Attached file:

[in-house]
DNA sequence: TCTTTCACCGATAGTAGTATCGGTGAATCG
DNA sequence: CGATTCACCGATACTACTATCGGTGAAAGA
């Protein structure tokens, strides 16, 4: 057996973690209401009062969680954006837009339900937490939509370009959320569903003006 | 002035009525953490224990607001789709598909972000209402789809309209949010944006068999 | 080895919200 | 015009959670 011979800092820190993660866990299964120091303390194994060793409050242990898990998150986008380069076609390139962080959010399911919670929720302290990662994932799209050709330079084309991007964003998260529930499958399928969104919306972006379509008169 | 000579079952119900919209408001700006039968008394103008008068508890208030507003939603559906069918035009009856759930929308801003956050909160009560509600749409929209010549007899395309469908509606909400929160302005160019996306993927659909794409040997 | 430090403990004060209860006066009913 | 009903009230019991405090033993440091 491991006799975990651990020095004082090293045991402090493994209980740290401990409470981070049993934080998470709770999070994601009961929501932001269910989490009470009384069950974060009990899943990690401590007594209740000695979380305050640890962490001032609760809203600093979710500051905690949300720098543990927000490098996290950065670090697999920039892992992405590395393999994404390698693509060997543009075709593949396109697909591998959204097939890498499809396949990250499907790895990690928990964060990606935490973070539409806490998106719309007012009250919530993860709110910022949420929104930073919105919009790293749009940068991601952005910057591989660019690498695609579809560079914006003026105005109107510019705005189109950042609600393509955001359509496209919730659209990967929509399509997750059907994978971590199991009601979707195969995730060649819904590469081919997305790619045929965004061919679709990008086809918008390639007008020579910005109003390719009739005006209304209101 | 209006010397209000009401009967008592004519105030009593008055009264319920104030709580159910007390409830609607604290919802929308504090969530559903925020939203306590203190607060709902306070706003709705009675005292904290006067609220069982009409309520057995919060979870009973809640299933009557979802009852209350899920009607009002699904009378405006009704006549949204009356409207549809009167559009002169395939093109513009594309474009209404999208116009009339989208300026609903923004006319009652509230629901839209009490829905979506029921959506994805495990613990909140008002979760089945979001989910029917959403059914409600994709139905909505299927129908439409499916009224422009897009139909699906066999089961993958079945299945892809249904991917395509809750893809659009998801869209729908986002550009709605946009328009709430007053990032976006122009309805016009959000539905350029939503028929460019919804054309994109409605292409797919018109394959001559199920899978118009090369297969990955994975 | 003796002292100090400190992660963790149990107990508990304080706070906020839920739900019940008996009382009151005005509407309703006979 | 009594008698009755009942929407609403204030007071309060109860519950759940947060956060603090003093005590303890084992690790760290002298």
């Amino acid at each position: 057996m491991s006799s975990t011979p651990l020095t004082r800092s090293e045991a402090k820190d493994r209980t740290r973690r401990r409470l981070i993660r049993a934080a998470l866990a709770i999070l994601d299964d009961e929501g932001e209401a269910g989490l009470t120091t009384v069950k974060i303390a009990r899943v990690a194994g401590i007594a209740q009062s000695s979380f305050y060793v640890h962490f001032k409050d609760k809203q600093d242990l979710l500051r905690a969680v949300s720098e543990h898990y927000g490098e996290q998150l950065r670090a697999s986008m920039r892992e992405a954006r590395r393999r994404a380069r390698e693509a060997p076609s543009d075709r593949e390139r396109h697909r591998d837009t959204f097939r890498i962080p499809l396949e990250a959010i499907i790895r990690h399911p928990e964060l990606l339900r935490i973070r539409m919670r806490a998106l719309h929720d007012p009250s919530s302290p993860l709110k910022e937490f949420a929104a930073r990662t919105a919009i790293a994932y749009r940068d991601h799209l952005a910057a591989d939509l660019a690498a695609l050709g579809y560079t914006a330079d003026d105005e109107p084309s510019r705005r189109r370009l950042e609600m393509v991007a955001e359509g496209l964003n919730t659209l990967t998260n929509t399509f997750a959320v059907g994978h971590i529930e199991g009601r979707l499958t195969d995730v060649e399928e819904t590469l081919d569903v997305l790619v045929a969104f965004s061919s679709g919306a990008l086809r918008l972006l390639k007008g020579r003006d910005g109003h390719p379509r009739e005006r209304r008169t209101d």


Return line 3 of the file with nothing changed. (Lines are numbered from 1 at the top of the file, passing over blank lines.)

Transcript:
DNA sequence: CGATTCACCGATACTACTATCGGTGAAAGA